One brilliant thing about video games is that they can react to what players do and have multiple endings. Books can't do that. Movies can't, not even Clue. Many in gaming argue for branching storylines. Here's an argument against:
"What we found is that if you over-branch the storylines [is that] if there was one route you went down and got one reaction — and a completely different route got another reaction — we found that people would get really disappointed. They always felt they were on the wrong path. They always felt, ah, I wanted to see the dragon!"
That's Peter Molyneux, renowned head of Lionhead Studios, speaking, in an interview with Kotaku at Game Developers Conference last week, riffing on some talk about his team's next big role-playing game, Fable III.
We had been discussing the propensity for gamers to abandon the games they are playing, a potential problem for Molyneux, whose Fable III is supposed to reveal its true scope only in its second half. The first half of the game is a hero's journey, the player-character's fight to stop a villain in the fantasy world of Albion and Aurora. The latter half of the game sees the player as king, now required to rule the people he saved and either enjoy or suffer the reactions of the people to whom he promised favors on his rise to power. That concept of playing through kingly responsibility was inspired, Molyneux had told Kotaku, by a curiosity he had about super-hero comics that never showed the aftermath of big super-hero fights. How did the people react to the damage caused by the heroic battle? How did they live in the aftermath? That is the back half of Fable III.
But many people don't finish games, Molyneux conceded. He mentioned that he was already fading on Bioshock 2, because it felt too similar to the first Bioshock. He said he was playing through Heavy Rain, but doing it in small bits because he found the game "harrowing," something he could handle only in 20-minute doses.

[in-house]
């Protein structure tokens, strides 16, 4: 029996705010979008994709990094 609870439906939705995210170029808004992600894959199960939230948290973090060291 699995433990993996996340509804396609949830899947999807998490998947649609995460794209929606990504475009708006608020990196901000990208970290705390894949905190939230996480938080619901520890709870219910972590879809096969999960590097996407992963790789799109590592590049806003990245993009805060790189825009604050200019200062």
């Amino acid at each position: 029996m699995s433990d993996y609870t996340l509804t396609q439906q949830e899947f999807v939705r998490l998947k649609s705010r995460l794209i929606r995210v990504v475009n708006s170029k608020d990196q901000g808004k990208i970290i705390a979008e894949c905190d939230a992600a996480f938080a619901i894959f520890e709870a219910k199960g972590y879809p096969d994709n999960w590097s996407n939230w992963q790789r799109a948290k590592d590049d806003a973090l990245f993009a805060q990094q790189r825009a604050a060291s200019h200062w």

To compel people to play, Molyneux believes, players should want to know what's coming next and must sense that that next thing will be something cool, something their friends will urge them to accomplish or see without spoiling it.
But the buzz-kill, he said, can be when the player believes they can't experience that next cool thing at all, because of a choice they made.
It's surprising to hear Molyneux dismiss the over-branching of game stories, in part because the technique has been used a lot by role-playing game makers like BioWare or even by the creators of Heavy Rain. The allure of multiple endings and varied experiences can backfire. The first Fable, Molyneux recalled, was going to have a dragon in it, but a dragon that only some players would find, if they played the game a certain way. That frustrated the people who tested the game and was dropped.
Molyneux has, of course, championed the malleability of Fable's content. Players are expected to see their character and, in Fable III, his or her weapons morph. They are expected to shape the community by marrying and divorcing, having kids and buying shops. That range of options clearly appeals to him. But it seems that big storyline forks don't.
Should a game's story branch? Should it be a choose-your-own adventure? For once, the argument is in the negative. The argument has been made: Sometimes forking your gaming story is just too much, too frustrating and too annoying.
Branching tree pic via Flickr